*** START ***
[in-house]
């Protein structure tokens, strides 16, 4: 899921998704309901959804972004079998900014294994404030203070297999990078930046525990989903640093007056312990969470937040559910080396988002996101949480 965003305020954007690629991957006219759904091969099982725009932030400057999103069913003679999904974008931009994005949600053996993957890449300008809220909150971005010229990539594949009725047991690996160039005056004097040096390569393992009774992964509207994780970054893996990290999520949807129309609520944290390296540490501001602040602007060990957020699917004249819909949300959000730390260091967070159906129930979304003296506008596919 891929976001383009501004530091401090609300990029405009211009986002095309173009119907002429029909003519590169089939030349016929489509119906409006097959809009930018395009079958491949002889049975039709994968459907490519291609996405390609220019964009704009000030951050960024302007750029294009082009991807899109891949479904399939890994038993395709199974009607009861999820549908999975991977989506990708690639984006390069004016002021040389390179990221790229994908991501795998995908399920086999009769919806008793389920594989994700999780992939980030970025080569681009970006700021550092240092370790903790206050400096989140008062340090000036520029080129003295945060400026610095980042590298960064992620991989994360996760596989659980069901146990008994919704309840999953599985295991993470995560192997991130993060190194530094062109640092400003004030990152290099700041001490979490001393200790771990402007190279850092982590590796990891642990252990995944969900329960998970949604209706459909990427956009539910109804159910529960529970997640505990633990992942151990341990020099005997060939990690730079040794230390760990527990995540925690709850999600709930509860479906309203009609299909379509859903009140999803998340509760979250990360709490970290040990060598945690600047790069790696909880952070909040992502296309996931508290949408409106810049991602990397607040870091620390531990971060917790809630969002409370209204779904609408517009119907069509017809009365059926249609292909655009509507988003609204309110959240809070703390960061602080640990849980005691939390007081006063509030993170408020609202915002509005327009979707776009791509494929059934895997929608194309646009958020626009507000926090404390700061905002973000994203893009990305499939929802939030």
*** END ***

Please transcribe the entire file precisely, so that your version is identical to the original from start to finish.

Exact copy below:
[in-house]
């Protein structure tokens, strides 16, 4: 899921998704309901959804972004079998900014294994404030203070297999990078930046525990989903640093007056312990969470937040559910080396988002996101949480 965003305020954007690629991957006219759904091969099982725009932030400057999103069913003679999904974008931009994005949600053996993957890449300008809220909150971005010229990539594949009725047991690996160039005056004097040096390569393992009774992964509207994780970054893996990290999520949807129309609520944290390296540490501001602040602007060990957020699917004249819909949300959000730390260091967070159906129930979304003296506008596919 891929976001383009501004530091401090609300990029405009211009986002095309173009119907002429029909003519590169089939030349016929489509119906409006097959809009930018395009079958491949002889049975039709994968459907490519291609996405390609220019964009704009000030951050960024302007750029294009082009991807899109891949479904399939890994038993395709199974009607009861999820549908999975991977989506990708690639984006390069004016002021040389390179990221790229994908991501795998995908399920086999009769919806008793389920594989994700999780992939980030970025080569681009970006700021550092240092370790903790206050400096989140008062340090000036520029080129003295945060400026610095980042590298960064992620991989994360996760596989659980069901146990008994919704309840999953599985295991993470995560192997991130993060190194530094062109640092400003004030990152290099700041001490979490001393200790771990402007190279850092982590590796990891642990252990995944969900329960998970949604209706459909990427956009539910109804159910529960529970997640505990633990992942151990341990020099005997060939990690730079040794230390760990527990995540925690709850999600709930509860479906309203009609299909379509859903009140999803998340509760979250990360709490970290040990060598945690600047790069790696909880952070909040992502296309996931508290949408409106810049991602990397607040870091620390531990971060917790809630969002409370209204779904609408517009119907069509017809009365059926249609292909655009509507988003609204309110959240809070703390960061602080640990849980005691939390007081006063509030993170408020609202915002509005327009979707776009791509494929059934895997929608194309646009958020626009507000926090404390700061905002973000994203893009990305499939929802939030």